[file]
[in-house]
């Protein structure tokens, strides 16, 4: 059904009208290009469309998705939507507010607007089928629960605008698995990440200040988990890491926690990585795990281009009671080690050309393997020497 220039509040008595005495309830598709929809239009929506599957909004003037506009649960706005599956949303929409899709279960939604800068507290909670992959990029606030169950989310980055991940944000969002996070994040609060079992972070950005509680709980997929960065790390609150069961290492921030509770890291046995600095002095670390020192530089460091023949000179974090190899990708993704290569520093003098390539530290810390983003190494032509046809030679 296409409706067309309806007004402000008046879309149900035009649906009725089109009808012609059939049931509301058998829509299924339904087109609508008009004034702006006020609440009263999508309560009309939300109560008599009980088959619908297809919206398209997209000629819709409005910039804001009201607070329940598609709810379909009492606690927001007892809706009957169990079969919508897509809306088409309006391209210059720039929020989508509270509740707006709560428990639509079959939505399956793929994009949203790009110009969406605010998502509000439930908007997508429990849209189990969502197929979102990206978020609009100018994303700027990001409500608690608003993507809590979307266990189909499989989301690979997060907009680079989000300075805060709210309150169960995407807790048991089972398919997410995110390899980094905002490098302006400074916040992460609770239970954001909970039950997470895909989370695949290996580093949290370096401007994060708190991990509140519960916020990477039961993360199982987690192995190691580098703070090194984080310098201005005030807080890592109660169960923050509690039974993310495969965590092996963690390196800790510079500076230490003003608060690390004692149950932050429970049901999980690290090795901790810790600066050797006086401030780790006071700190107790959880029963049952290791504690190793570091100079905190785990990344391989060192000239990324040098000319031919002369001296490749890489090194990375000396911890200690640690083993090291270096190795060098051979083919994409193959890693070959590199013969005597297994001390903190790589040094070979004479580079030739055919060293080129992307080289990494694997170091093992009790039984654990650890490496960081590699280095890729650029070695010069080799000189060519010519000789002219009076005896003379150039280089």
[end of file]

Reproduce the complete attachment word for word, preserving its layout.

[in-house]
């Protein structure tokens, strides 16, 4: 059904009208290009469309998705939507507010607007089928629960605008698995990440200040988990890491926690990585795990281009009671080690050309393997020497 220039509040008595005495309830598709929809239009929506599957909004003037506009649960706005599956949303929409899709279960939604800068507290909670992959990029606030169950989310980055991940944000969002996070994040609060079992972070950005509680709980997929960065790390609150069961290492921030509770890291046995600095002095670390020192530089460091023949000179974090190899990708993704290569520093003098390539530290810390983003190494032509046809030679 296409409706067309309806007004402000008046879309149900035009649906009725089109009808012609059939049931509301058998829509299924339904087109609508008009004034702006006020609440009263999508309560009309939300109560008599009980088959619908297809919206398209997209000629819709409005910039804001009201607070329940598609709810379909009492606690927001007892809706009957169990079969919508897509809306088409309006391209210059720039929020989508509270509740707006709560428990639509079959939505399956793929994009949203790009110009969406605010998502509000439930908007997508429990849209189990969502197929979102990206978020609009100018994303700027990001409500608690608003993507809590979307266990189909499989989301690979997060907009680079989000300075805060709210309150169960995407807790048991089972398919997410995110390899980094905002490098302006400074916040992460609770239970954001909970039950997470895909989370695949290996580093949290370096401007994060708190991990509140519960916020990477039961993360199982987690192995190691580098703070090194984080310098201005005030807080890592109660169960923050509690039974993310495969965590092996963690390196800790510079500076230490003003608060690390004692149950932050429970049901999980690290090795901790810790600066050797006086401030780790006071700190107790959880029963049952290791504690190793570091100079905190785990990344391989060192000239990324040098000319031919002369001296490749890489090194990375000396911890200690640690083993090291270096190795060098051979083919994409193959890693070959590199013969005597297994001390903190790589040094070979004479580079030739055919060293080129992307080289990494694997170091093992009790039984654990650890490496960081590699280095890729650029070695010069080799000189060519010519000789002219009076005896003379150039280089």